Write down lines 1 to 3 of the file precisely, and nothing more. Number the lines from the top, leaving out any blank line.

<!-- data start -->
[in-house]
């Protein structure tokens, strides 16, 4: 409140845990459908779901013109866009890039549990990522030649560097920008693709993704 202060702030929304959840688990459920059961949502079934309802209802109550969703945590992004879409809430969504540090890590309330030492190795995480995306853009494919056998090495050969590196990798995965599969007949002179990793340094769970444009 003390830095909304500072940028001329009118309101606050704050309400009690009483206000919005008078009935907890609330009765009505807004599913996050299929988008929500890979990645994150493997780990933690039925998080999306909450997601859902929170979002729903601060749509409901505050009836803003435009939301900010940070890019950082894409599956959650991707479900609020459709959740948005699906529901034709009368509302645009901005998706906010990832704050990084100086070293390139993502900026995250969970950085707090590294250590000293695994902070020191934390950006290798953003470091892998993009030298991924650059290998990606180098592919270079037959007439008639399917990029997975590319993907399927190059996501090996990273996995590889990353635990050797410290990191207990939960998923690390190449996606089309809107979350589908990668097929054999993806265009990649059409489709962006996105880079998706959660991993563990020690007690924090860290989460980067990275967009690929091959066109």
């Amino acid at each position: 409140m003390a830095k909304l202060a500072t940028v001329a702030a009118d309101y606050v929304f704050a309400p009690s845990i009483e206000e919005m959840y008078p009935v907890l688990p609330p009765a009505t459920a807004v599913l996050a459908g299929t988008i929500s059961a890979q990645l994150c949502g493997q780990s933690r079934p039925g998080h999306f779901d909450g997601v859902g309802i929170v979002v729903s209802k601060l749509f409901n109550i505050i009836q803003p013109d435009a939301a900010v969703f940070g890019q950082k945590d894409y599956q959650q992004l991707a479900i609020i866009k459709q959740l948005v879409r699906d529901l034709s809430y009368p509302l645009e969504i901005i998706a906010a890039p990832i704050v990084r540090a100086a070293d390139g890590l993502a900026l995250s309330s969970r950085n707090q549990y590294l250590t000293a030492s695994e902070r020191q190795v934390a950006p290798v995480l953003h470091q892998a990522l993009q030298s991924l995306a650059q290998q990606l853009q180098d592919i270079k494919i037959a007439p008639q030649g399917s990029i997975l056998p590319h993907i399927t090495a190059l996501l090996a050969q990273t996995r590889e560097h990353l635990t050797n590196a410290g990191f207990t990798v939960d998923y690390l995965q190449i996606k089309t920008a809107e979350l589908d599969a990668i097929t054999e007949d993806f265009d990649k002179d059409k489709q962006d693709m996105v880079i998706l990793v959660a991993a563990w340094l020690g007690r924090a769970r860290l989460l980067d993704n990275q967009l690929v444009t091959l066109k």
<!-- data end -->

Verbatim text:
[in-house]
């Protein structure tokens, strides 16, 4: 409140845990459908779901013109866009890039549990990522030649560097920008693709993704 202060702030929304959840688990459920059961949502079934309802209802109550969703945590992004879409809430969504540090890590309330030492190795995480995306853009494919056998090495050969590196990798995965599969007949002179990793340094769970444009 003390830095909304500072940028001329009118309101606050704050309400009690009483206000919005008078009935907890609330009765009505807004599913996050299929988008929500890979990645994150493997780990933690039925998080999306909450997601859902929170979002729903601060749509409901505050009836803003435009939301900010940070890019950082894409599956959650991707479900609020459709959740948005699906529901034709009368509302645009901005998706906010990832704050990084100086070293390139993502900026995250969970950085707090590294250590000293695994902070020191934390950006290798953003470091892998993009030298991924650059290998990606180098592919270079037959007439008639399917990029997975590319993907399927190059996501090996990273996995590889990353635990050797410290990191207990939960998923690390190449996606089309809107979350589908990668097929054999993806265009990649059409489709962006996105880079998706959660991993563990020690007690924090860290989460980067990275967009690929091959066109």
């Amino acid at each position: 409140m003390a830095k909304l202060a500072t940028v001329a702030a009118d309101y606050v929304f704050a309400p009690s845990i009483e206000e919005m959840y008078p009935v907890l688990p609330p009765a009505t459920a807004v599913l996050a459908g299929t988008i929500s059961a890979q990645l994150c949502g493997q780990s933690r079934p039925g998080h999306f779901d909450g997601v859902g309802i929170v979002v729903s209802k601060l749509f409901n109550i505050i009836q803003p013109d435009a939301a900010v969703f940070g890019q950082k945590d894409y599956q959650q992004l991707a479900i609020i866009k459709q959740l948005v879409r699906d529901l034709s809430y009368p509302l645009e969504i901005i998706a906010a890039p990832i704050v990084r540090a100086a070293d390139g890590l993502a900026l995250s309330s969970r950085n707090q549990y590294l250590t000293a030492s695994e902070r020191q190795v934390a950006p290798v995480l953003h470091q892998a990522l993009q030298s991924l995306a650059q290998q990606l853009q180098d592919i270079k494919i037959a007439p008639q030649g399917s990029i997975l056998p590319h993907i399927t090495a190059l996501l090996a050969q990273t996995r590889e560097h990353l635990t050797n590196a410290g990191f207990t990798v939960d998923y690390l995965q190449i996606k089309t920008a809107e979350l589908d599969a990668i097929t054999e007949d993806f265009d990649k002179d059409k489709q962006d693709m996105v880079i998706l990793v959660a991993a563990w340094l020690g007690r924090a769970r860290l989460l980067d993704n990275q967009l690929v444009t091959l066109k």